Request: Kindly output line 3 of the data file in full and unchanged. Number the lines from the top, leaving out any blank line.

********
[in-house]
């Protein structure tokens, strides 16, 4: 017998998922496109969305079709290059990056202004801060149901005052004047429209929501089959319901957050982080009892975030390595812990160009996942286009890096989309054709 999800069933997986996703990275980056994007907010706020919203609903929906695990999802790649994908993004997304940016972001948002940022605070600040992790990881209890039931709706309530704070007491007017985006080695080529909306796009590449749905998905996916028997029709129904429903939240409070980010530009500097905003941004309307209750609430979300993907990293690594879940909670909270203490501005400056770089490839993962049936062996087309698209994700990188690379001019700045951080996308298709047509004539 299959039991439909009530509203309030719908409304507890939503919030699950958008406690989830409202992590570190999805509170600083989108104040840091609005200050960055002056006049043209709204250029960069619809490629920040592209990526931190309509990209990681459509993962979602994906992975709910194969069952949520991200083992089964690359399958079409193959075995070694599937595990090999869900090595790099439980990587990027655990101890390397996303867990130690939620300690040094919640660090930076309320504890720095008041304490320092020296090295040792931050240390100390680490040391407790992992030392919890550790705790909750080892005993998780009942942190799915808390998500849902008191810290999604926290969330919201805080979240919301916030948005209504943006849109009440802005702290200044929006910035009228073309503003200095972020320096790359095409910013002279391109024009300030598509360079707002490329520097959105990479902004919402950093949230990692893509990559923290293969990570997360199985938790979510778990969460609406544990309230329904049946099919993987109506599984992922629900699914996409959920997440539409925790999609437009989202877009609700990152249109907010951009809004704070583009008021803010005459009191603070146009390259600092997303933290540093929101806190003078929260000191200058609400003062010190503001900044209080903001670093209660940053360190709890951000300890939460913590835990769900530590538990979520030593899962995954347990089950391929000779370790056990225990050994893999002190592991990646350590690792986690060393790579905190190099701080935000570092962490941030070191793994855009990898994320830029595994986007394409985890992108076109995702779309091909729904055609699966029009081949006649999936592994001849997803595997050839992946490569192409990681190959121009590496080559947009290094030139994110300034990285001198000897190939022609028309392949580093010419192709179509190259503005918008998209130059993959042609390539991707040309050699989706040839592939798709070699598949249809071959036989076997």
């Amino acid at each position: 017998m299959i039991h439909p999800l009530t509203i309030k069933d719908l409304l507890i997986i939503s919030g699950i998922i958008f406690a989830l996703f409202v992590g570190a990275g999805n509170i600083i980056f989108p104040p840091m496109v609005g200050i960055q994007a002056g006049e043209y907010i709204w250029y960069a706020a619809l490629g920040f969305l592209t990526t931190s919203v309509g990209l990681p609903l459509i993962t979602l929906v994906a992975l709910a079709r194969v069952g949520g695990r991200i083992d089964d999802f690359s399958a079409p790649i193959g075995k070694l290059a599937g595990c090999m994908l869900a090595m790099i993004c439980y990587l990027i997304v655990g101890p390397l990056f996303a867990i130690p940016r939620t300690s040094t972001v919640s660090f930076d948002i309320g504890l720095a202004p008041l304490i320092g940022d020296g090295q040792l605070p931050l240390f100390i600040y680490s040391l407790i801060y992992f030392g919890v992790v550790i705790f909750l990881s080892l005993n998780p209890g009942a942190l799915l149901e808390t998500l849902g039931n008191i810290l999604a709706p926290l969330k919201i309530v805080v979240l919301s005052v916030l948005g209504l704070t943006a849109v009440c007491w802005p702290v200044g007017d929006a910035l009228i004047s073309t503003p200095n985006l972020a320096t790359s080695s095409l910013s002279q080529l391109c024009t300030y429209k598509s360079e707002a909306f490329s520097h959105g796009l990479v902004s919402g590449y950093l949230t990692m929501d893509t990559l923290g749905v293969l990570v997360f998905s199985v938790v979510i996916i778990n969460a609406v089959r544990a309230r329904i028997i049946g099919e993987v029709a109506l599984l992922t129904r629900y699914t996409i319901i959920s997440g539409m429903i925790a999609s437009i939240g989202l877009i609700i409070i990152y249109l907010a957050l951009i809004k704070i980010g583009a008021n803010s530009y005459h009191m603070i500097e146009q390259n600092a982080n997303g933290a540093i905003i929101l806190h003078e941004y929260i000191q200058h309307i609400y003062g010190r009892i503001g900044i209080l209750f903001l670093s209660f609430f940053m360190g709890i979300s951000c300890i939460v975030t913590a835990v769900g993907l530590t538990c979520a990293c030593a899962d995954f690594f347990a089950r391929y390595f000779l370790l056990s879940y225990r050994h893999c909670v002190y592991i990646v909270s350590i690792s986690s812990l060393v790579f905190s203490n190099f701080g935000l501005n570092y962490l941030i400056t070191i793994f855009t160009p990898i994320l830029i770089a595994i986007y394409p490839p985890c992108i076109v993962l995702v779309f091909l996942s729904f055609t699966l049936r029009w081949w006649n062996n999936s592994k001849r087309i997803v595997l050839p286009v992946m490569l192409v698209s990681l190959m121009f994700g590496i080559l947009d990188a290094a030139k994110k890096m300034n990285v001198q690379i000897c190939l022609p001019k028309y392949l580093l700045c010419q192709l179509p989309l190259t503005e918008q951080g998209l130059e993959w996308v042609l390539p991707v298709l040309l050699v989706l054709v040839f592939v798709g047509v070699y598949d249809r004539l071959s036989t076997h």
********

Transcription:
């Amino acid at each position: 017998m299959i039991h439909p999800l009530t509203i309030k069933d719908l409304l507890i997986i939503s919030g699950i998922i958008f406690a989830l996703f409202v992590g570190a990275g999805n509170i600083i980056f989108p104040p840091m496109v609005g200050i960055q994007a002056g006049e043209y907010i709204w250029y960069a706020a619809l490629g920040f969305l592209t990526t931190s919203v309509g990209l990681p609903l459509i993962t979602l929906v994906a992975l709910a079709r194969v069952g949520g695990r991200i083992d089964d999802f690359s399958a079409p790649i193959g075995k070694l290059a599937g595990c090999m994908l869900a090595m790099i993004c439980y990587l990027i997304v655990g101890p390397l990056f996303a867990i130690p940016r939620t300690s040094t972001v919640s660090f930076d948002i309320g504890l720095a202004p008041l304490i320092g940022d020296g090295q040792l605070p931050l240390f100390i600040y680490s040391l407790i801060y992992f030392g919890v992790v550790i705790f909750l990881s080892l005993n998780p209890g009942a942190l799915l149901e808390t998500l849902g039931n008191i810290l999604a709706p926290l969330k919201i309530v805080v979240l919301s005052v916030l948005g209504l704070t943006a849109v009440c007491w802005p702290v200044g007017d929006a910035l009228i004047s073309t503003p200095n985006l972020a320096t790359s080695s095409l910013s002279q080529l391109c024009t300030y429209k598509s360079e707002a909306f490329s520097h959105g796009l990479v902004s919402g590449y950093l949230t990692m929501d893509t990559l923290g749905v293969l990570v997360f998905s199985v938790v979510i996916i778990n969460a609406v089959r544990a309230r329904i028997i049946g099919e993987v029709a109506l599984l992922t129904r629900y699914t996409i319901i959920s997440g539409m429903i925790a999609s437009i939240g989202l877009i609700i409070i990152y249109l907010a957050l951009i809004k704070i980010g583009a008021n803010s530009y005459h009191m603070i500097e146009q390259n600092a982080n997303g933290a540093i905003i929101l806190h003078e941004y929260i000191q200058h309307i609400y003062g010190r009892i503001g900044i209080l209750f903001l670093s209660f609430f940053m360190g709890i979300s951000c300890i939460v975030t913590a835990v769900g993907l530590t538990c979520a990293c030593a899962d995954f690594f347990a089950r391929y390595f000779l370790l056990s879940y225990r050994h893999c909670v002190y592991i990646v909270s350590i690792s986690s812990l060393v790579f905190s203490n190099f701080g935000l501005n570092y962490l941030i400056t070191i793994f855009t160009p990898i994320l830029i770089a595994i986007y394409p490839p985890c992108i076109v993962l995702v779309f091909l996942s729904f055609t699966l049936r029009w081949w006649n062996n999936s592994k001849r087309i997803v595997l050839p286009v992946m490569l192409v698209s990681l190959m121009f994700g590496i080559l947009d990188a290094a030139k994110k890096m300034n990285v001198q690379i000897c190939l022609p001019k028309y392949l580093l700045c010419q192709l179509p989309l190259t503005e918008q951080g998209l130059e993959w996308v042609l390539p991707v298709l040309l050699v989706l054709v040839f592939v798709g047509v070699y598949d249809r004539l071959s036989t076997h």